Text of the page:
National Carers Strategy and legal definition of a carer

A carer spends a significant proportion of their life providing unpaid support to family or potentially friends. This could be caring for a relative, partner or friend who is ill, frail, disabled or has mental health or substance misuse problems.

Carers Rights

  • The Carers (Recognition & Services) Act 1995.
  • The Carers and Disabled Children Act 2000.
  • The Carers (Equal Opportunities) Act 2004.
  • Care Act 2014
  • The Act strengthens the rights and recognition of carers in the social care system and for the first time gives carers a clear right to receive services. These are by far the strongest rights for carers yet.
    The Care Act covers adult social care in England only. The Children and Families Act 2014 includes new duties for the assessment of young carers and parent carers of children under 18.

http://www.carersuk.org/help-and-advice/practical-support/getting-care-and-support/care-act-faq

NHS – Commitment to Carers 2014

  • Recognise me as a carer (this may not always be as ‘carers’ but simply as parents, children, partners, friends and members of our local communities);
  • Information is shared with me and other professionals;
  • Signpost information for me and help link professionals together;
  • Care is flexible and is available when it suits me and the person I care for;
  • Recognise that I also may need help both in my caring role and in maintaining my own health and well-being;
  • Respect, involve and treat me as an expert in care; and
  • Treat me with dignity and compassion

www.england.nhs.uk/ourwork/pe/commitment-to-carers

Carers Assessments

This is the No 1 priority for all carers, it enables you to have a self-assessment to see what you might be eligible for.

NHS Choices have this excellent section on their website that explains about Carers Assessments as well as a section on how to prepare for an assessment.

www.nhs.uk/conditions/social-care-and-support-guide/Pages/carers-assessment.aspx

Carers Allowance

  • The main state benefit that some carers can claim is Carer’s Allowance.
  • This allowance is for people who regularly spend at least 35 hours a week caring for someone with a disability who receives a Disability Living Allowance (Middle or Higher Rate for Personal Care), Attendance Allowance or Constant Attendance Allowance (paid as an addition to a War Disablement Pension or industrial disablement benefit).
  • Carers must not be in full time education or earning above a certain amount. Dependents additions may be payable. It is taxable.

Who qualifies for a Carer’s Allowance?

  • You must be 16 years old or over
  • You must look after someone for at least 35 hours a week
  • The person you look after must receive a qualifying disability benefit
  • If you work you must not earn more than £102 a week net pay, although this figure is revised every April, so be sure to check (see relevant links below)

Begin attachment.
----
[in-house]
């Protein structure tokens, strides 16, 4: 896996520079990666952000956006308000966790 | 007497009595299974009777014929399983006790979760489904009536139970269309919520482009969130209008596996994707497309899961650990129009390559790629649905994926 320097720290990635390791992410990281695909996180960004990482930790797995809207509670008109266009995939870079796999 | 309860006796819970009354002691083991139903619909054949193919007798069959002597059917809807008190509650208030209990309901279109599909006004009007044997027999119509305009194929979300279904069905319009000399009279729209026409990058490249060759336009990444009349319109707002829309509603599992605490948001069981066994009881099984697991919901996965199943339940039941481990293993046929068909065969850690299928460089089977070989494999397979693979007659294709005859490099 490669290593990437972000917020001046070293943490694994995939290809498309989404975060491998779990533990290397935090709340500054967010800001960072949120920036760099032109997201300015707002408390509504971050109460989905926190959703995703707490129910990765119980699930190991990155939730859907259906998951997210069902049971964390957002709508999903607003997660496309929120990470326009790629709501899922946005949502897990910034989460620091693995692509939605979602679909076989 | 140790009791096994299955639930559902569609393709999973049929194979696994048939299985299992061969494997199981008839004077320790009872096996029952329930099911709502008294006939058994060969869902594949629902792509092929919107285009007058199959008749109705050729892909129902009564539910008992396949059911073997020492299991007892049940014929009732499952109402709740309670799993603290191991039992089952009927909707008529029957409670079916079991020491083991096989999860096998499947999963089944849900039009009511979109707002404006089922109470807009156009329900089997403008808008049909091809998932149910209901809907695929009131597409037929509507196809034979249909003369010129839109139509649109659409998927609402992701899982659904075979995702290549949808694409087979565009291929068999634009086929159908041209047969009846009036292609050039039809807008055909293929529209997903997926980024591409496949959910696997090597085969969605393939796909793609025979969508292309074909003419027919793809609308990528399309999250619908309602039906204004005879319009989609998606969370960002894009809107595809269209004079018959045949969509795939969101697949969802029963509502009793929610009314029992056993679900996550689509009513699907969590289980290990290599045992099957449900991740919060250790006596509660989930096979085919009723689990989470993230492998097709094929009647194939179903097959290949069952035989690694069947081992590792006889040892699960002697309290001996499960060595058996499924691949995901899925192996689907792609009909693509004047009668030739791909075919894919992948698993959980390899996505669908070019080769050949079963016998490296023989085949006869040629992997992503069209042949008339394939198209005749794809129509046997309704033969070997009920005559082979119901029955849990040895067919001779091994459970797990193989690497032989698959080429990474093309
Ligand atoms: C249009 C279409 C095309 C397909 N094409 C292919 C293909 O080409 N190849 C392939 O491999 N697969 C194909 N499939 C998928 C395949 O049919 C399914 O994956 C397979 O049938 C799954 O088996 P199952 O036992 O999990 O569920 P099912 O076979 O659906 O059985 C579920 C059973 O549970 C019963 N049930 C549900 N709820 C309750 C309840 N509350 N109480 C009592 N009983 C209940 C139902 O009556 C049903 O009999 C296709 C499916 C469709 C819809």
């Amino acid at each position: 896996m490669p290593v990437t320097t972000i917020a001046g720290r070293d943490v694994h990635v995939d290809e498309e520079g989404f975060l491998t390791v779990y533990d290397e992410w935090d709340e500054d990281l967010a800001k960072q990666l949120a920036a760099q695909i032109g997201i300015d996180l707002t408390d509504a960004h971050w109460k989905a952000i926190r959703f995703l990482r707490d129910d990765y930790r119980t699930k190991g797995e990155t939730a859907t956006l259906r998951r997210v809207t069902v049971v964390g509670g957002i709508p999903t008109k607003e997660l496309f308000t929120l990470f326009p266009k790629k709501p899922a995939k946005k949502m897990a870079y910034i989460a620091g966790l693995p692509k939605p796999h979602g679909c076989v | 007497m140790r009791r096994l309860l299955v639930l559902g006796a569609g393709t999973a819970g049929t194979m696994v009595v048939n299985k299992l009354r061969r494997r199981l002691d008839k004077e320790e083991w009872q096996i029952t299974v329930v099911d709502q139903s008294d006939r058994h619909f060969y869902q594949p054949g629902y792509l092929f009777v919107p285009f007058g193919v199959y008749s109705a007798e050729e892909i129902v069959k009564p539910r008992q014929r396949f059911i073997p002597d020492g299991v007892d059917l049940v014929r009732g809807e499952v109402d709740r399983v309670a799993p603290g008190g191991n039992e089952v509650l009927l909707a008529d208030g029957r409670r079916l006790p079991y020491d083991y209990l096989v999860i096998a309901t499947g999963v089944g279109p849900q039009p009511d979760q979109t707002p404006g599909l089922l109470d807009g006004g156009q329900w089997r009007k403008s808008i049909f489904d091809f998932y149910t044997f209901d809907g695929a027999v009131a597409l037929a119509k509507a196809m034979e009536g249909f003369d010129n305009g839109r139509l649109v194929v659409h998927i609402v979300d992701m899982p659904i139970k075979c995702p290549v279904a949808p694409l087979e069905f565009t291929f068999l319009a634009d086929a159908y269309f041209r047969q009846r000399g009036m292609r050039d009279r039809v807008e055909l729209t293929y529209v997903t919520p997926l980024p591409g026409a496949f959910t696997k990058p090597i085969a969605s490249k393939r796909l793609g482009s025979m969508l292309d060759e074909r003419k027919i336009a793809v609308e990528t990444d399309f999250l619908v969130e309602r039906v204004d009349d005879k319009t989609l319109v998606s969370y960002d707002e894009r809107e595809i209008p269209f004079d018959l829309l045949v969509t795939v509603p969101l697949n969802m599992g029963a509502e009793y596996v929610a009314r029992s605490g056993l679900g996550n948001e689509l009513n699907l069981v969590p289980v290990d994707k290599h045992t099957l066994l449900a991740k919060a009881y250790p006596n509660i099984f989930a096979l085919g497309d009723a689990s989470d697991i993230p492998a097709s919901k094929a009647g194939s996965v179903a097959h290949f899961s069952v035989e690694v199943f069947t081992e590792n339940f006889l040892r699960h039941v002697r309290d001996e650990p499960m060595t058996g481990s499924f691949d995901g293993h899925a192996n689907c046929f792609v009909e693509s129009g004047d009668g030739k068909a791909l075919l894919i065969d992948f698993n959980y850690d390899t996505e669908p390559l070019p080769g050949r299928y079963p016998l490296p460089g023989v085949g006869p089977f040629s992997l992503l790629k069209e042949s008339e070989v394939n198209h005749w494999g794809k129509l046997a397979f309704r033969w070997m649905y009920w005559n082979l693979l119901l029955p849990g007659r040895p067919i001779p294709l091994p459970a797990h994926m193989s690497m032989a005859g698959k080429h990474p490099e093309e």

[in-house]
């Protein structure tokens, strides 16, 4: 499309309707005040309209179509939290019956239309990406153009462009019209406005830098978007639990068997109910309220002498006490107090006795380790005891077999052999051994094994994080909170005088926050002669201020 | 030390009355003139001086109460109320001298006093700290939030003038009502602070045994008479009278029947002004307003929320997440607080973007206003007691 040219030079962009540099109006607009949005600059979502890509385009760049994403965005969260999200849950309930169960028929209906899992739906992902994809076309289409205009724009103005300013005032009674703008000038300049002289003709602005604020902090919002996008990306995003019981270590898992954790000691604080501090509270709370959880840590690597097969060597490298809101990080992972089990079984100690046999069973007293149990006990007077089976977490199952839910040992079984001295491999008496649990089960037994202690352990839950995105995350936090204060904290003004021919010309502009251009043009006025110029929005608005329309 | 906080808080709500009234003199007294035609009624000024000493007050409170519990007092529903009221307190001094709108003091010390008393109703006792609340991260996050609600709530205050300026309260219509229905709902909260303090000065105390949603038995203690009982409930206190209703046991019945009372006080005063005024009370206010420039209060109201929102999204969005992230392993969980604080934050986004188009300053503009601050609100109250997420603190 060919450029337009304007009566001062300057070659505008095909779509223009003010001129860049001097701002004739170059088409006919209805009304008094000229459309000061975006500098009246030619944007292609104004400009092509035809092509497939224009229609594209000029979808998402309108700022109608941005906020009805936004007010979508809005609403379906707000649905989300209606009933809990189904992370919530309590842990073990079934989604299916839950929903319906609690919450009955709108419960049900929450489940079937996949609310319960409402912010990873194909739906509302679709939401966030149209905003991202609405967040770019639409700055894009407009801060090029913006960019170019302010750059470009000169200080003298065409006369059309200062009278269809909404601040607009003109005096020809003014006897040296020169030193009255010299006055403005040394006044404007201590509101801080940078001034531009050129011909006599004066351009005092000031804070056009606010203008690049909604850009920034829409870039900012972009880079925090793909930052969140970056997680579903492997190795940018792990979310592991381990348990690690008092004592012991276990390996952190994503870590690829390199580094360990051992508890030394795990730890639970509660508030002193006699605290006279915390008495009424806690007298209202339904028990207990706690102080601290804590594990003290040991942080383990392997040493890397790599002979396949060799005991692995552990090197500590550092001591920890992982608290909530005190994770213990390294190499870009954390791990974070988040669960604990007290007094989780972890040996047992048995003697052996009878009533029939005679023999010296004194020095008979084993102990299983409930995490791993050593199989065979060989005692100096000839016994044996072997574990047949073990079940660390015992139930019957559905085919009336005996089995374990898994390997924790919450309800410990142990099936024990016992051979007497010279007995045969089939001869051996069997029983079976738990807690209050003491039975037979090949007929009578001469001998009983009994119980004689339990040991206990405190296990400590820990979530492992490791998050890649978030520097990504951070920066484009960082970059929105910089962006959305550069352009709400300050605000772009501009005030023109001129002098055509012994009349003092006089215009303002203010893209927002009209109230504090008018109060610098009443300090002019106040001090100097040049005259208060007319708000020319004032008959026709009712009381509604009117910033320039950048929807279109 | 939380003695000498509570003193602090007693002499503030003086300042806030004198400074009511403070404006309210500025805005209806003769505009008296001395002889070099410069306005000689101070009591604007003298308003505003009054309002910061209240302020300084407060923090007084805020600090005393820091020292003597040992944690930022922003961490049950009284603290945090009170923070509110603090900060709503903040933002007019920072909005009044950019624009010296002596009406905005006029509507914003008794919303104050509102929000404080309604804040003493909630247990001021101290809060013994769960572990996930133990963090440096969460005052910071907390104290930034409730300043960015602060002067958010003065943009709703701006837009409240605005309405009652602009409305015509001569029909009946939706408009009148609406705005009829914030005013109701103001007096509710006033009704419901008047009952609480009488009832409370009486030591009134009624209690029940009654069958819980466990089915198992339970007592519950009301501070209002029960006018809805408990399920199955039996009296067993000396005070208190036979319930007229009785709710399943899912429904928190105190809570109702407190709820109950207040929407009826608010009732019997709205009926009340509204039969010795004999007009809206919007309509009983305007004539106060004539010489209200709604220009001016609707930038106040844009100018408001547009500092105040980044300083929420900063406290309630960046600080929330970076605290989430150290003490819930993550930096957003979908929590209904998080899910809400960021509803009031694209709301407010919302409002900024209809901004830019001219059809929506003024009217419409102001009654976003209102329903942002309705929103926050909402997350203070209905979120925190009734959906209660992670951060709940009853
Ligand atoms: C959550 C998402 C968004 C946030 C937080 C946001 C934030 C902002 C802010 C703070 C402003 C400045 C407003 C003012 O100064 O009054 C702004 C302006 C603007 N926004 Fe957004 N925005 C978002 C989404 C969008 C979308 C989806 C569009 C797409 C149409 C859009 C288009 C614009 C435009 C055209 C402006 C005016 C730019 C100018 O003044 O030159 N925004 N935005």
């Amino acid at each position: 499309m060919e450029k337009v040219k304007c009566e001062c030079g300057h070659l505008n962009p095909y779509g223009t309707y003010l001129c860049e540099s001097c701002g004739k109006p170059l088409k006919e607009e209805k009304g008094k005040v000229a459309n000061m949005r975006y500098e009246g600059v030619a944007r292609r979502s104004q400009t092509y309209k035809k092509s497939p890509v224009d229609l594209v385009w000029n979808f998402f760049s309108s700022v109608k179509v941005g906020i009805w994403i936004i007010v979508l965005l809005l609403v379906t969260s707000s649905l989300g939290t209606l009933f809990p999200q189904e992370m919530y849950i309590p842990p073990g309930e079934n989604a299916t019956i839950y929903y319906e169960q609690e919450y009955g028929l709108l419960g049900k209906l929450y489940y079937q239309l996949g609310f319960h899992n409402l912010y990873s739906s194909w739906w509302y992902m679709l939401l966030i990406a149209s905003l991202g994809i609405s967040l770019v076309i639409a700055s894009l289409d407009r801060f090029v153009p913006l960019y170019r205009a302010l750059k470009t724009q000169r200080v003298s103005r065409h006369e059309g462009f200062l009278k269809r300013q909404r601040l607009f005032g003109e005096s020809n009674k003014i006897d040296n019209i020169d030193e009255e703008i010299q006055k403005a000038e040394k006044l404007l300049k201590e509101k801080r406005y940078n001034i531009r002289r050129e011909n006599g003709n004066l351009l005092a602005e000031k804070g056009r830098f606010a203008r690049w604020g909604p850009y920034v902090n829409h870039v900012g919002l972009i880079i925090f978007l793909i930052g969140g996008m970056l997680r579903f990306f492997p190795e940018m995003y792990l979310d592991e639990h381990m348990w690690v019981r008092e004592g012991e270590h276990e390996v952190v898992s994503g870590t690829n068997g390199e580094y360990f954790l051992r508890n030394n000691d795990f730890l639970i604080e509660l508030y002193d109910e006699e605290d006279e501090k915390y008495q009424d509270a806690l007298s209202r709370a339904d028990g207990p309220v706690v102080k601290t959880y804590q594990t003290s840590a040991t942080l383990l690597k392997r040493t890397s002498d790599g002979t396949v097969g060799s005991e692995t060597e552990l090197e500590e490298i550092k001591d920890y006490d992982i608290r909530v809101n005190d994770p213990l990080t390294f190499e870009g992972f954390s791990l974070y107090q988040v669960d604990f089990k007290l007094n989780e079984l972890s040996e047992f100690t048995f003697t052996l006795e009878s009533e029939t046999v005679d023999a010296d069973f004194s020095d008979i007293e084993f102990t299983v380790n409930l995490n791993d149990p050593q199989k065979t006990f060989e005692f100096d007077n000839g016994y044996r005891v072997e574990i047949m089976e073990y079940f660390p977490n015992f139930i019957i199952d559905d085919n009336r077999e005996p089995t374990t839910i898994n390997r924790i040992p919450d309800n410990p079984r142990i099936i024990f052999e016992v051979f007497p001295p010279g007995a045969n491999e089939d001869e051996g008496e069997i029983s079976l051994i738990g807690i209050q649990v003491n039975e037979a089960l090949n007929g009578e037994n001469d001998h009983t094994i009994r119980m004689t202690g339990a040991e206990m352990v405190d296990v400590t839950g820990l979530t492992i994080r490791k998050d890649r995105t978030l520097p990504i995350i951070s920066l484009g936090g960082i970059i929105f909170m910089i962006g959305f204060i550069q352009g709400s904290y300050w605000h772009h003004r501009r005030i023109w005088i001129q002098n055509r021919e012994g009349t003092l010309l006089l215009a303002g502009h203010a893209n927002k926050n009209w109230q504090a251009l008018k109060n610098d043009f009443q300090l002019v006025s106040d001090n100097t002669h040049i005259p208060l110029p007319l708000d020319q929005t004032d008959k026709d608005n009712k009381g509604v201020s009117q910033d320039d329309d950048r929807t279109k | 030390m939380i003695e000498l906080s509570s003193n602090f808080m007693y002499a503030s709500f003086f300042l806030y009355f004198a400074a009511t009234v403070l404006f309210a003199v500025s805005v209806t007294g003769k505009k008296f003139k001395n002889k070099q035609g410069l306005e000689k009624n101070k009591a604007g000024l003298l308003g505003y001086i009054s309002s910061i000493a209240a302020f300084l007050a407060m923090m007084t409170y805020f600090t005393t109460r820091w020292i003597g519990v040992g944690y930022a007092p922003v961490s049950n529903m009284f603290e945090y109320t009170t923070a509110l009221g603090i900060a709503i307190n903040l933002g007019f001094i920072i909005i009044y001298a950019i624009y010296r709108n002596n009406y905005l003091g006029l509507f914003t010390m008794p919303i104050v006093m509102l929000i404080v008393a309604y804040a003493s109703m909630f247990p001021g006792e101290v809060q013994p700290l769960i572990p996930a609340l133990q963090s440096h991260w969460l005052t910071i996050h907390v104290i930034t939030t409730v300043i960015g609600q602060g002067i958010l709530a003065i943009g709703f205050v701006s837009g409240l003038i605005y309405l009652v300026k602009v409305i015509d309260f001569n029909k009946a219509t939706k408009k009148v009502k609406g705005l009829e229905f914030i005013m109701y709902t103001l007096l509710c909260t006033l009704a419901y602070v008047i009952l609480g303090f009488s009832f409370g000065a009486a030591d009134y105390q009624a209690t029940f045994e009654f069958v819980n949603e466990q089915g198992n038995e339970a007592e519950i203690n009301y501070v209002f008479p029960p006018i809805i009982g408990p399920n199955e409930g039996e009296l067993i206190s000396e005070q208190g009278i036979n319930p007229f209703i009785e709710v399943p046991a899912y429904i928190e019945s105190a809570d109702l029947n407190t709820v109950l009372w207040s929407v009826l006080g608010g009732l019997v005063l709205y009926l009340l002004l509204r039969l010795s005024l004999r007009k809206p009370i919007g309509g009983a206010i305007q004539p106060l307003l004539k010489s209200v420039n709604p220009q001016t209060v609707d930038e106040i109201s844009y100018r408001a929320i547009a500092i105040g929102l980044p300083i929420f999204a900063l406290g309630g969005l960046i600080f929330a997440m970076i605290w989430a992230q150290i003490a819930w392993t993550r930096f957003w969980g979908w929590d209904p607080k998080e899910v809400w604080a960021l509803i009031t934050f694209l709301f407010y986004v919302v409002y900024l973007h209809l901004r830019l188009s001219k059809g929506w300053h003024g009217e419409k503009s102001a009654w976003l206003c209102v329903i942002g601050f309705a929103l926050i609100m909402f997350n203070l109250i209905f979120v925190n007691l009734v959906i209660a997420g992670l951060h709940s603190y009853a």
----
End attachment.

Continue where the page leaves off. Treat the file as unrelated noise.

• You must be living in the UK when you claim Carer’s Allowance
  • You must not be a full-time student. This is defined as supervised studying for 21 or more hours per week

How much is Carer’s Allowance?

Carer’s Allowance is is paid at a standard rate, currently set at £62.70 a week.If you made your claim before 6 April 2010, you may also be able to get extra benefit for your partner or someone who looks after your children. This includes partners who are living together as well as those who are married or in a civil partnership. It includes lesbian, gay or heterosexual partners.

You can only get the extra benefit if the person you are claiming for has earnings below a certain amount and does not get certain benefits in their own right which are worth more than the extra Carer’s Allowance.

If you made your claim after 6 April 2010, you can no longer get the extra benefit.

Other Important Information

Make Sure: to check with the person you are caring for before you make a claim for Carer’s Allowance since they may lose some of the benefit they receive, such as a severe disability addition, as a result of the Carer’s Allowance claim.This is only if the disabled person lives on their own and does not include underlying entitlement awards of Carer’s Allowance.

Underlying Entitlement: You cannot receive Carer’s Allowance and a State Retirement Pension. If however you are a carer who would qualify for Carers Allowance, you may be entitled to what is known as Underlying Entitlement, which may entitle you to benefits that your retirement pension does.

For more information about the Carer’s Allowance visit:

You can also claim online via the GOV UK site.

Useful links

Local Services Link: www.carers.org

NHS Choices pages Link: www.nhs.uk/Livewell/Disability/Pages/Carers.aspx

Carers UK Link: www.carersuk.org

Carers and Employment Link: http://www.carersuk.org/help-and-advice/work-and-career